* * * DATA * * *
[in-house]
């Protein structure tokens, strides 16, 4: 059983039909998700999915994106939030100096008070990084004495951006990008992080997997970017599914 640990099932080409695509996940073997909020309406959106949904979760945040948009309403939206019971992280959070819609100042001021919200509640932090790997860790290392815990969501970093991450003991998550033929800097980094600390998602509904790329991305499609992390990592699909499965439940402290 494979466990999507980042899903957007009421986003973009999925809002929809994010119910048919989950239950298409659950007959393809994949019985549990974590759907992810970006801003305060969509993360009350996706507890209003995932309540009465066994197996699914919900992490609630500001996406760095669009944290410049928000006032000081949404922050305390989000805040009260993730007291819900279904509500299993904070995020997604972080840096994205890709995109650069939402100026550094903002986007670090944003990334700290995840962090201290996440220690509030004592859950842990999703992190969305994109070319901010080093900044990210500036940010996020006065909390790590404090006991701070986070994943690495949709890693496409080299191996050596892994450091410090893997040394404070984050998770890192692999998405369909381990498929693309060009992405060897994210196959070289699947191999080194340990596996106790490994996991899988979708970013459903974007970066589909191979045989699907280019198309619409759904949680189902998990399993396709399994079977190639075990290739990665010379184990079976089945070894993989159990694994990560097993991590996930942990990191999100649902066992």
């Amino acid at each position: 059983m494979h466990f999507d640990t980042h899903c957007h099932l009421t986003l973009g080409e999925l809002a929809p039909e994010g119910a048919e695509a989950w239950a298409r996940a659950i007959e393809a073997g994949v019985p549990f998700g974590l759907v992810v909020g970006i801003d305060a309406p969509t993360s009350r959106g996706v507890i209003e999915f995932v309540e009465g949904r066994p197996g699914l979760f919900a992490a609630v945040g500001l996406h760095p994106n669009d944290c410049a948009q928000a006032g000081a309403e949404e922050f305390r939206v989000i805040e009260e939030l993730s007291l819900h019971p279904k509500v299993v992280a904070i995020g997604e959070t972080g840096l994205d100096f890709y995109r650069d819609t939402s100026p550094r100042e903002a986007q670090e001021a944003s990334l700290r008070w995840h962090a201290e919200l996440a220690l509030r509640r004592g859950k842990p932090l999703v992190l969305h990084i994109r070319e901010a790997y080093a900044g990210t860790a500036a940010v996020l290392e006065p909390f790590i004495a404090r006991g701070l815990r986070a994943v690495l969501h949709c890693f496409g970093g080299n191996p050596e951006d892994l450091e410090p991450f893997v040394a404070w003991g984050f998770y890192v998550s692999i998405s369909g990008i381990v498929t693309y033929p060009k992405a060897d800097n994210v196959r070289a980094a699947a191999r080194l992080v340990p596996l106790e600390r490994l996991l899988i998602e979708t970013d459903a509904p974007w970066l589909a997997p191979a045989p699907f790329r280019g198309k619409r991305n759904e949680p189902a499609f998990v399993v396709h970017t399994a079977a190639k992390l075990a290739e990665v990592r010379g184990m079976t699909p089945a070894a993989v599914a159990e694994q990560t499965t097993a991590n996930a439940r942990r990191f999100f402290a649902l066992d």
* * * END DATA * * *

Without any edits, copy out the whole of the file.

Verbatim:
[in-house]
């Protein structure tokens, strides 16, 4: 059983039909998700999915994106939030100096008070990084004495951006990008992080997997970017599914 640990099932080409695509996940073997909020309406959106949904979760945040948009309403939206019971992280959070819609100042001021919200509640932090790997860790290392815990969501970093991450003991998550033929800097980094600390998602509904790329991305499609992390990592699909499965439940402290 494979466990999507980042899903957007009421986003973009999925809002929809994010119910048919989950239950298409659950007959393809994949019985549990974590759907992810970006801003305060969509993360009350996706507890209003995932309540009465066994197996699914919900992490609630500001996406760095669009944290410049928000006032000081949404922050305390989000805040009260993730007291819900279904509500299993904070995020997604972080840096994205890709995109650069939402100026550094903002986007670090944003990334700290995840962090201290996440220690509030004592859950842990999703992190969305994109070319901010080093900044990210500036940010996020006065909390790590404090006991701070986070994943690495949709890693496409080299191996050596892994450091410090893997040394404070984050998770890192692999998405369909381990498929693309060009992405060897994210196959070289699947191999080194340990596996106790490994996991899988979708970013459903974007970066589909191979045989699907280019198309619409759904949680189902998990399993396709399994079977190639075990290739990665010379184990079976089945070894993989159990694994990560097993991590996930942990990191999100649902066992």
């Amino acid at each position: 059983m494979h466990f999507d640990t980042h899903c957007h099932l009421t986003l973009g080409e999925l809002a929809p039909e994010g119910a048919e695509a989950w239950a298409r996940a659950i007959e393809a073997g994949v019985p549990f998700g974590l759907v992810v909020g970006i801003d305060a309406p969509t993360s009350r959106g996706v507890i209003e999915f995932v309540e009465g949904r066994p197996g699914l979760f919900a992490a609630v945040g500001l996406h760095p994106n669009d944290c410049a948009q928000a006032g000081a309403e949404e922050f305390r939206v989000i805040e009260e939030l993730s007291l819900h019971p279904k509500v299993v992280a904070i995020g997604e959070t972080g840096l994205d100096f890709y995109r650069d819609t939402s100026p550094r100042e903002a986007q670090e001021a944003s990334l700290r008070w995840h962090a201290e919200l996440a220690l509030r509640r004592g859950k842990p932090l999703v992190l969305h990084i994109r070319e901010a790997y080093a900044g990210t860790a500036a940010v996020l290392e006065p909390f790590i004495a404090r006991g701070l815990r986070a994943v690495l969501h949709c890693f496409g970093g080299n191996p050596e951006d892994l450091e410090p991450f893997v040394a404070w003991g984050f998770y890192v998550s692999i998405s369909g990008i381990v498929t693309y033929p060009k992405a060897d800097n994210v196959r070289a980094a699947a191999r080194l992080v340990p596996l106790e600390r490994l996991l899988i998602e979708t970013d459903a509904p974007w970066l589909a997997p191979a045989p699907f790329r280019g198309k619409r991305n759904e949680p189902a499609f998990v399993v396709h970017t399994a079977a190639k992390l075990a290739e990665v990592r010379g184990m079976t699909p089945a070894a993989v599914a159990e694994q990560t499965t097993a991590n996930a439940r942990r990191f999100f402290a649902l066992d």